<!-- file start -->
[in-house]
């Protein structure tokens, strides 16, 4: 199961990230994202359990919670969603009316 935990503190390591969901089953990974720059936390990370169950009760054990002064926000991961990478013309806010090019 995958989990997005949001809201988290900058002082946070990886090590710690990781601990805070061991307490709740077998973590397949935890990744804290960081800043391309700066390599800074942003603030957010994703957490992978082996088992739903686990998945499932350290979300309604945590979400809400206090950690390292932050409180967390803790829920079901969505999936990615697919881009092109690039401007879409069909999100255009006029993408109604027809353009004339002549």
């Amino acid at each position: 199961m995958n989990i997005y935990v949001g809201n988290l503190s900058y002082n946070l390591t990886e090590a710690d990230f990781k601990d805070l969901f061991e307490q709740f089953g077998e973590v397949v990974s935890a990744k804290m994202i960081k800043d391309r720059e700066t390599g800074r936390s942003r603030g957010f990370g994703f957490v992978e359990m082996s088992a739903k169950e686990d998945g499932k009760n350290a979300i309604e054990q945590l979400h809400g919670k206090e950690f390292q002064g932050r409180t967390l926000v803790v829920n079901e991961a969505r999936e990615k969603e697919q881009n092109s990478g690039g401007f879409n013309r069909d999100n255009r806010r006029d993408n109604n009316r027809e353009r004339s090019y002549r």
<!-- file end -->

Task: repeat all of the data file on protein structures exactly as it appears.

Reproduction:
[in-house]
């Protein structure tokens, strides 16, 4: 199961990230994202359990919670969603009316 935990503190390591969901089953990974720059936390990370169950009760054990002064926000991961990478013309806010090019 995958989990997005949001809201988290900058002082946070990886090590710690990781601990805070061991307490709740077998973590397949935890990744804290960081800043391309700066390599800074942003603030957010994703957490992978082996088992739903686990998945499932350290979300309604945590979400809400206090950690390292932050409180967390803790829920079901969505999936990615697919881009092109690039401007879409069909999100255009006029993408109604027809353009004339002549």
């Amino acid at each position: 199961m995958n989990i997005y935990v949001g809201n988290l503190s900058y002082n946070l390591t990886e090590a710690d990230f990781k601990d805070l969901f061991e307490q709740f089953g077998e973590v397949v990974s935890a990744k804290m994202i960081k800043d391309r720059e700066t390599g800074r936390s942003r603030g957010f990370g994703f957490v992978e359990m082996s088992a739903k169950e686990d998945g499932k009760n350290a979300i309604e054990q945590l979400h809400g919670k206090e950690f390292q002064g932050r409180t967390l926000v803790v829920n079901e991961a969505r999936e990615k969603e697919q881009n092109s990478g690039g401007f879409n013309r069909d999100n255009r806010r006029d993408n109604n009316r027809e353009r004339s090019y002549r």